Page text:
Women under fire

South-east Asia's women hold high office in business and politics, but they face challenges from gro

In December 2005, uproar erupted in the Malay sian Dewan Negara (Upper House) when female senators from the ruling coalition were forced to vote for the Islamic Family Law (Federal Terri tories) (Amendment) Bill 2005, despite their protests against provisions that curtailed the rights of Muslim women. The government pro mised that after the law was passed, it would request the attorney general to amend the provisions. This has yet to happen.

In Indonesia, women are caught in the crossfire between the more pluralistic secular system of old and the emerging religious conservatism of the post-Suharto era. In 2006, the publication of Indonesian Playboy elicited angry responses from conservative groups. An anti-pornography bill followed the same year, introducing penalties of up to 12 years in prison and fines of up to two billion rupiah (£110,000) for kissing in public and baring of legs or shoulders.

Women in south-east Asia, especially in the Muslim countries of Malaysia and Indonesia, are facing the challenges of both modernisation and growing conservatism. Though many women are highly educated and hold public office, including cabinet posts, in both countries, they continue to face attempts to limit their personal lives. In Tangerang, not far from Jakarta, local police patrol the streets at night looking for "behaviour that suggests prostitution". Already, at least one woman, returning late from her factory shift, has been mistakenly arrested and detained.

Across south-east Asia, women are increasingly participating in public life. Women on average make up 60 per cent of students in tertiary education, and Muslim women in Malaysia and Indonesia run companies alongside men. Rohana Rozhan, CEO of Malaysia's Astro TV, is just one of them. And even wearing the hijab is no barrier.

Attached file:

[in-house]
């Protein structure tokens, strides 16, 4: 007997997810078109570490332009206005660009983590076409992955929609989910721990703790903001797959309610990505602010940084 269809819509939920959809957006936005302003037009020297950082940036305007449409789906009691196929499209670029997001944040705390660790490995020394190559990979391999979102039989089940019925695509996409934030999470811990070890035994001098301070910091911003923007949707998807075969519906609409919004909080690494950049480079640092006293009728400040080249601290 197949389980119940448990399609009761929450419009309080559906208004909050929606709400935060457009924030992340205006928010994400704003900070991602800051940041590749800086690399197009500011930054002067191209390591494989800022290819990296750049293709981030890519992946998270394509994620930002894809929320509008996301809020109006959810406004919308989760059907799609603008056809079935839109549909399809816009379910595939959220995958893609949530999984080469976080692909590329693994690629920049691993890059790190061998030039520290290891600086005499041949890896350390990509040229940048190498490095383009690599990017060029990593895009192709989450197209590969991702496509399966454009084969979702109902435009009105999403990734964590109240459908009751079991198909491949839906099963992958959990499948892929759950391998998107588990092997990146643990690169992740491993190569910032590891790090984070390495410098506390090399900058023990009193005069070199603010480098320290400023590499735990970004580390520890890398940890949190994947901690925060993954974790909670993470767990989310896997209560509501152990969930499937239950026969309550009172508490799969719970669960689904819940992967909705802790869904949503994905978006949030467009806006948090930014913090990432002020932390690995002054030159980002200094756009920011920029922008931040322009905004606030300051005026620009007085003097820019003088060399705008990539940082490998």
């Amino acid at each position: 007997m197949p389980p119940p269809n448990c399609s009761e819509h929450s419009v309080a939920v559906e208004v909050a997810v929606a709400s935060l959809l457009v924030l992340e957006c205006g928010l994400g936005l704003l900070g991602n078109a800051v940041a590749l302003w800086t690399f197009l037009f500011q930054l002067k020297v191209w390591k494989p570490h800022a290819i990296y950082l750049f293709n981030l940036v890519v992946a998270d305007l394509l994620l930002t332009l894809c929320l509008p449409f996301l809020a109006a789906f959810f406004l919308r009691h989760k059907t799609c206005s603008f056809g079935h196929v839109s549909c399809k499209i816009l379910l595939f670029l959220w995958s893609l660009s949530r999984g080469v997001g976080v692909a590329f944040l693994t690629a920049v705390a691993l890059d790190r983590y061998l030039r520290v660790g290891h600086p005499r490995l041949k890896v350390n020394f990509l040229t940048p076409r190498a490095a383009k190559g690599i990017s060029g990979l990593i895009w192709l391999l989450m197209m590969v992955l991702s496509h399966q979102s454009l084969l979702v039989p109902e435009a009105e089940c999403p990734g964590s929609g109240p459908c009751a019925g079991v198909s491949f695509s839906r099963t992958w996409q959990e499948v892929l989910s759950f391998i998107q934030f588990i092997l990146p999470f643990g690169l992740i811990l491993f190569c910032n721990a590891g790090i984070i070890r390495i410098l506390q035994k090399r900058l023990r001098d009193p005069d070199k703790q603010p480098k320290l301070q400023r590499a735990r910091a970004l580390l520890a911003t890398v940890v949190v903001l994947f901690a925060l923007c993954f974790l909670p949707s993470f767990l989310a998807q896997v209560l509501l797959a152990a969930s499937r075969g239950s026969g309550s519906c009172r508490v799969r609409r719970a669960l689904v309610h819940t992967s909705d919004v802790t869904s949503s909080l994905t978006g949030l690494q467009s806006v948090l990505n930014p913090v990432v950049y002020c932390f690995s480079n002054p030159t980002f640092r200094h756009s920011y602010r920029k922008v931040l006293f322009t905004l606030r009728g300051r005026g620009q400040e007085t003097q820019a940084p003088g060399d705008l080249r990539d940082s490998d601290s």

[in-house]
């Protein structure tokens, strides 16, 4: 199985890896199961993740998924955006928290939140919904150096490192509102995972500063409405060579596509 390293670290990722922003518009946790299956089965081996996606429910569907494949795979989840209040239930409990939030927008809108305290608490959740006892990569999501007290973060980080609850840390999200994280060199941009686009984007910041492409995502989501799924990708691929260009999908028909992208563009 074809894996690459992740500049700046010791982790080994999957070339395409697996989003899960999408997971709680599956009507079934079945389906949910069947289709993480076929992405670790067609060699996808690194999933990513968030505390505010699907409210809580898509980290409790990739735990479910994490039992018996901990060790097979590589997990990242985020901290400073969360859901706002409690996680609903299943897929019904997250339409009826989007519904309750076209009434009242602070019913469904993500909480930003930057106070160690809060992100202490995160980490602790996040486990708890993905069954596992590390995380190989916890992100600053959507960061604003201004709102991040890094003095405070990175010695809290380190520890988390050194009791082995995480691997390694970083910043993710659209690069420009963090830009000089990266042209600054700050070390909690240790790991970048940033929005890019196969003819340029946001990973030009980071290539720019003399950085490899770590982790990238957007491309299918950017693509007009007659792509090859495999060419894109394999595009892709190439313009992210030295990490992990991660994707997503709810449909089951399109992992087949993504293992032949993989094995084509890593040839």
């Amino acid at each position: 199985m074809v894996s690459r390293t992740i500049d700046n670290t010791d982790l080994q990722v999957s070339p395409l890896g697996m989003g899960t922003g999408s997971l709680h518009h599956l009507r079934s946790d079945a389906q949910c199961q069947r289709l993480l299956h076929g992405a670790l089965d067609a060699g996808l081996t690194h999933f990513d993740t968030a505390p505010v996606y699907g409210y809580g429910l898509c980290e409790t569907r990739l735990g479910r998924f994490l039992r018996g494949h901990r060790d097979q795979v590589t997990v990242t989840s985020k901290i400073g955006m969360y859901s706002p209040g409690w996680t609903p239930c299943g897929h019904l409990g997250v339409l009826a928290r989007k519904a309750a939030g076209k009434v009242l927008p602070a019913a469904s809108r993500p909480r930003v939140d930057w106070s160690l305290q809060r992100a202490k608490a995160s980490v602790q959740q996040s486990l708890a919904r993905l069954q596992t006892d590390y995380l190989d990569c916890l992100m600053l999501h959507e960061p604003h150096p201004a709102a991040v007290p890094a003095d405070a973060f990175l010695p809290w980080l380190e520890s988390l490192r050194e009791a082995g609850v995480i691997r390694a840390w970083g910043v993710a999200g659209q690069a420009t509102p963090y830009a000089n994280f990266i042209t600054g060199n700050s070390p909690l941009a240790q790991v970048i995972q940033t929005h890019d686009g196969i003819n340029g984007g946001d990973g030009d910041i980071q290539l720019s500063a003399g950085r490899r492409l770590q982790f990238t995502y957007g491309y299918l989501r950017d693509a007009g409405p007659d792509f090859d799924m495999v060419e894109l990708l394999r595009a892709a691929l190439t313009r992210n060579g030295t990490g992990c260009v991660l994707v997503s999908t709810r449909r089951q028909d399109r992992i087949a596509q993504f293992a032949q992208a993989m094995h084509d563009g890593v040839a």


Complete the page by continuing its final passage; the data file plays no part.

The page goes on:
But women's health care varies across Asean. Maternal mortality rates, for example, are 24 per 100,000 live births in Thailand and 470 per 100,000 in Cambodia. Even within success stories such as Malaysia, women face problems. Although Malaysian total fertility rates are 2.7 children per woman, rates are much higher among Muslim women. Fifty-five per cent of Malaysian women use contraceptives, but usage among Muslim women is much lower, leaving them more vulnerable to sexually transmitted infections, including HIV.

In Malaysia, Malay Muslim men who inject drugs make up some 80 per cent of diagnosed HIV cases. Since 2007, however, female infection rates have been rising, indicating that the sexual partners of these men are now being diagnosed. Though their Aids epidemics are nowhere near as serious as Burma's or Cambodia's, Malaysia's and Indonesia's reluctance to promote condom use has left their women at risk.

Even more vulnerable are the millions of women who leave poorer countries such as the Philippines and Indonesia to work as domestic servants in richer ones such as Malaysia and Singapore. Often isolated, they are vulnerable to abuse. In Malaysia, they are subjected to annual medical check-ups and if found pregnant or diagnosed with an infectious disease, they are immediately deported. Illegal workers, however, have even less access to health services for fear of being detected and arrested.

While shiny towers and miles of highways now characterise south-east Asian cities, attitudes towards women's rights are largely stuck in the early 20th century. Unfortunately for some women, this may prove fatal.

Marina Mahathir is a columnist and chair of the Malaysian Aids Foundation

This article first appeared in the 21 July 2008 issue of the New Statesman, Tyranny and tourism

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The New Times: Brexit, globalisation, the crisis in Labour and the future of the left

With essays by David Miliband, Paul Mason, John Harris, Lisa Nandy, Vince Cable and more.

Once again the “new times” are associated with the ascendancy of the right. The financial crash of 2007-2008 – and the Great Recession and sovereign debt crises that were a consequence of it – were meant to have marked the end of an era of runaway “turbocapitalism”. It never came close to happening. The crash was a crisis of capitalism but not the crisis of capitalism. As Lenin observed, there is “no such thing as an absolutely hopeless situation” for capitalism, and so we discovered again. Instead, the greatest burden of the period of fiscal retrenchment that followed the crash was carried by the poorest in society, those most directly affected by austerity, and this in turn has contributed to a deepening distrust of elites and a wider crisis of governance.